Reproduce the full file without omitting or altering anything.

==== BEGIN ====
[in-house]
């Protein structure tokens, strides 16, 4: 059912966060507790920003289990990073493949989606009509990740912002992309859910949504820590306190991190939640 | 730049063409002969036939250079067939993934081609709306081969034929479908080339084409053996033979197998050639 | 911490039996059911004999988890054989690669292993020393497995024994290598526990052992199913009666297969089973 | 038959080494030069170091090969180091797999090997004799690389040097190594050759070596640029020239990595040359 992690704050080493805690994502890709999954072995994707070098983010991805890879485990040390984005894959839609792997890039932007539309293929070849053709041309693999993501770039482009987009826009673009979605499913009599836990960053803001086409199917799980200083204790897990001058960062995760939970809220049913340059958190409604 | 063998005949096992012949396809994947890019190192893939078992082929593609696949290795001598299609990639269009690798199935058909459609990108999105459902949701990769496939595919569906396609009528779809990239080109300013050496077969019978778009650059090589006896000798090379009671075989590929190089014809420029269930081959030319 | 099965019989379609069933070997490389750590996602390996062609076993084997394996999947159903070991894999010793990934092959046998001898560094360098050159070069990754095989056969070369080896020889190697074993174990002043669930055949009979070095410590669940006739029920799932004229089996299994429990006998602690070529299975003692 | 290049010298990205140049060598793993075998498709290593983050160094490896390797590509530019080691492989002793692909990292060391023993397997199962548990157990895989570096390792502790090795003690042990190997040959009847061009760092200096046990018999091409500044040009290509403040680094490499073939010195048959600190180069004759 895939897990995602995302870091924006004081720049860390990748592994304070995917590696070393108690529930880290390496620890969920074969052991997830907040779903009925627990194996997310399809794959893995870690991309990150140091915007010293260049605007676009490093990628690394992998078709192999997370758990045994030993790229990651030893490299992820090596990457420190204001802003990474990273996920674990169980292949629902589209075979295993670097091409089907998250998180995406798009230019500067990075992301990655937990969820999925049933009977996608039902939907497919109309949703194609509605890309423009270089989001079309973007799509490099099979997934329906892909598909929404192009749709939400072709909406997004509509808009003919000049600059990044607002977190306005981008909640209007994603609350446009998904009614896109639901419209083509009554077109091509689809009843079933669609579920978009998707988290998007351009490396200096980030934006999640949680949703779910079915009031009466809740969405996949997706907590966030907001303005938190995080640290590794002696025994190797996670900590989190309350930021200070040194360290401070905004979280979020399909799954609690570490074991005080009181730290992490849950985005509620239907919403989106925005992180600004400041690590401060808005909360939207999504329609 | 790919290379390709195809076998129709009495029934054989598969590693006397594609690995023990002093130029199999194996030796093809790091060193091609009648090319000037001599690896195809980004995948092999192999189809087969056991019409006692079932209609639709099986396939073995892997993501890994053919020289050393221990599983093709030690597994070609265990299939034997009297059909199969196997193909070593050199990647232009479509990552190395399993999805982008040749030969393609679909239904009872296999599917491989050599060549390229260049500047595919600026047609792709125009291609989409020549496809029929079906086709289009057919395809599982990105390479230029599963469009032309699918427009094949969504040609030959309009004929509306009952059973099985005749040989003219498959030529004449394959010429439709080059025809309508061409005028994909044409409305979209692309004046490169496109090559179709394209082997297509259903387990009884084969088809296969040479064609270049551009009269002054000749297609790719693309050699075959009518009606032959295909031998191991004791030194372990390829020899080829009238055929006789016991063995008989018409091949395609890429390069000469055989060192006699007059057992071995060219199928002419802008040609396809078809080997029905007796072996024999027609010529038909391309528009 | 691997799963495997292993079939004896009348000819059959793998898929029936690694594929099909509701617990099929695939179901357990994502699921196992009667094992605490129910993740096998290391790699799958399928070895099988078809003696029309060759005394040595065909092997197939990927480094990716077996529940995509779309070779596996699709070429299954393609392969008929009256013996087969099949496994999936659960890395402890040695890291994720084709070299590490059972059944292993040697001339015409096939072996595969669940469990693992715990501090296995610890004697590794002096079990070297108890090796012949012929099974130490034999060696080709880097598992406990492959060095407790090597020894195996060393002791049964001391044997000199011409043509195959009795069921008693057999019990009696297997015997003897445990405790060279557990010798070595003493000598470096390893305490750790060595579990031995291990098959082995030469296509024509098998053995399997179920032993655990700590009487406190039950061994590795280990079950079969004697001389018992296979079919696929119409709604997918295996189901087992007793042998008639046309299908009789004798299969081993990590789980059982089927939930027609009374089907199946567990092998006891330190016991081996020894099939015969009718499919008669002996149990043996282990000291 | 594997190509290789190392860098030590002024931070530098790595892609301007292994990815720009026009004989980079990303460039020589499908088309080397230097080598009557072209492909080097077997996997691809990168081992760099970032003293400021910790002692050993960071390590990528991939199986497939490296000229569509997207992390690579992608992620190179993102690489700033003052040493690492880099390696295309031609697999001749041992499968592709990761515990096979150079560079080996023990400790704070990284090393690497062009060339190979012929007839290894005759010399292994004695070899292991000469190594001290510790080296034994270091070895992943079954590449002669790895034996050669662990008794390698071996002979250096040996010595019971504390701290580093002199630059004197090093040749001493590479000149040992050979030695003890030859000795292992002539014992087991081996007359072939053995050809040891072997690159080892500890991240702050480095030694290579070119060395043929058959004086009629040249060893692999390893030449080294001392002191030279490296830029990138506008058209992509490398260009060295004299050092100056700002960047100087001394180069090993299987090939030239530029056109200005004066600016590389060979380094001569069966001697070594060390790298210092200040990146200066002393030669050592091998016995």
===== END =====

[in-house]
């Protein structure tokens, strides 16, 4: 059912966060507790920003289990990073493949989606009509990740912002992309859910949504820590306190991190939640 | 730049063409002969036939250079067939993934081609709306081969034929479908080339084409053996033979197998050639 | 911490039996059911004999988890054989690669292993020393497995024994290598526990052992199913009666297969089973 | 038959080494030069170091090969180091797999090997004799690389040097190594050759070596640029020239990595040359 992690704050080493805690994502890709999954072995994707070098983010991805890879485990040390984005894959839609792997890039932007539309293929070849053709041309693999993501770039482009987009826009673009979605499913009599836990960053803001086409199917799980200083204790897990001058960062995760939970809220049913340059958190409604 | 063998005949096992012949396809994947890019190192893939078992082929593609696949290795001598299609990639269009690798199935058909459609990108999105459902949701990769496939595919569906396609009528779809990239080109300013050496077969019978778009650059090589006896000798090379009671075989590929190089014809420029269930081959030319 | 099965019989379609069933070997490389750590996602390996062609076993084997394996999947159903070991894999010793990934092959046998001898560094360098050159070069990754095989056969070369080896020889190697074993174990002043669930055949009979070095410590669940006739029920799932004229089996299994429990006998602690070529299975003692 | 290049010298990205140049060598793993075998498709290593983050160094490896390797590509530019080691492989002793692909990292060391023993397997199962548990157990895989570096390792502790090795003690042990190997040959009847061009760092200096046990018999091409500044040009290509403040680094490499073939010195048959600190180069004759 895939897990995602995302870091924006004081720049860390990748592994304070995917590696070393108690529930880290390496620890969920074969052991997830907040779903009925627990194996997310399809794959893995870690991309990150140091915007010293260049605007676009490093990628690394992998078709192999997370758990045994030993790229990651030893490299992820090596990457420190204001802003990474990273996920674990169980292949629902589209075979295993670097091409089907998250998180995406798009230019500067990075992301990655937990969820999925049933009977996608039902939907497919109309949703194609509605890309423009270089989001079309973007799509490099099979997934329906892909598909929404192009749709939400072709909406997004509509808009003919000049600059990044607002977190306005981008909640209007994603609350446009998904009614896109639901419209083509009554077109091509689809009843079933669609579920978009998707988290998007351009490396200096980030934006999640949680949703779910079915009031009466809740969405996949997706907590966030907001303005938190995080640290590794002696025994190797996670900590989190309350930021200070040194360290401070905004979280979020399909799954609690570490074991005080009181730290992490849950985005509620239907919403989106925005992180600004400041690590401060808005909360939207999504329609 | 790919290379390709195809076998129709009495029934054989598969590693006397594609690995023990002093130029199999194996030796093809790091060193091609009648090319000037001599690896195809980004995948092999192999189809087969056991019409006692079932209609639709099986396939073995892997993501890994053919020289050393221990599983093709030690597994070609265990299939034997009297059909199969196997193909070593050199990647232009479509990552190395399993999805982008040749030969393609679909239904009872296999599917491989050599060549390229260049500047595919600026047609792709125009291609989409020549496809029929079906086709289009057919395809599982990105390479230029599963469009032309699918427009094949969504040609030959309009004929509306009952059973099985005749040989003219498959030529004449394959010429439709080059025809309508061409005028994909044409409305979209692309004046490169496109090559179709394209082997297509259903387990009884084969088809296969040479064609270049551009009269002054000749297609790719693309050699075959009518009606032959295909031998191991004791030194372990390829020899080829009238055929006789016991063995008989018409091949395609890429390069000469055989060192006699007059057992071995060219199928002419802008040609396809078809080997029905007796072996024999027609010529038909391309528009 | 691997799963495997292993079939004896009348000819059959793998898929029936690694594929099909509701617990099929695939179901357990994502699921196992009667094992605490129910993740096998290391790699799958399928070895099988078809003696029309060759005394040595065909092997197939990927480094990716077996529940995509779309070779596996699709070429299954393609392969008929009256013996087969099949496994999936659960890395402890040695890291994720084709070299590490059972059944292993040697001339015409096939072996595969669940469990693992715990501090296995610890004697590794002096079990070297108890090796012949012929099974130490034999060696080709880097598992406990492959060095407790090597020894195996060393002791049964001391044997000199011409043509195959009795069921008693057999019990009696297997015997003897445990405790060279557990010798070595003493000598470096390893305490750790060595579990031995291990098959082995030469296509024509098998053995399997179920032993655990700590009487406190039950061994590795280990079950079969004697001389018992296979079919696929119409709604997918295996189901087992007793042998008639046309299908009789004798299969081993990590789980059982089927939930027609009374089907199946567990092998006891330190016991081996020894099939015969009718499919008669002996149990043996282990000291 | 594997190509290789190392860098030590002024931070530098790595892609301007292994990815720009026009004989980079990303460039020589499908088309080397230097080598009557072209492909080097077997996997691809990168081992760099970032003293400021910790002692050993960071390590990528991939199986497939490296000229569509997207992390690579992608992620190179993102690489700033003052040493690492880099390696295309031609697999001749041992499968592709990761515990096979150079560079080996023990400790704070990284090393690497062009060339190979012929007839290894005759010399292994004695070899292991000469190594001290510790080296034994270091070895992943079954590449002669790895034996050669662990008794390698071996002979250096040996010595019971504390701290580093002199630059004197090093040749001493590479000149040992050979030695003890030859000795292992002539014992087991081996007359072939053995050809040891072997690159080892500890991240702050480095030694290579070119060395043929058959004086009629040249060893692999390893030449080294001392002191030279490296830029990138506008058209992509490398260009060295004299050092100056700002960047100087001394180069090993299987090939030239530029056109200005004066600016590389060979380094001569069966001697070594060390790298210092200040990146200066002393030669050592091998016995």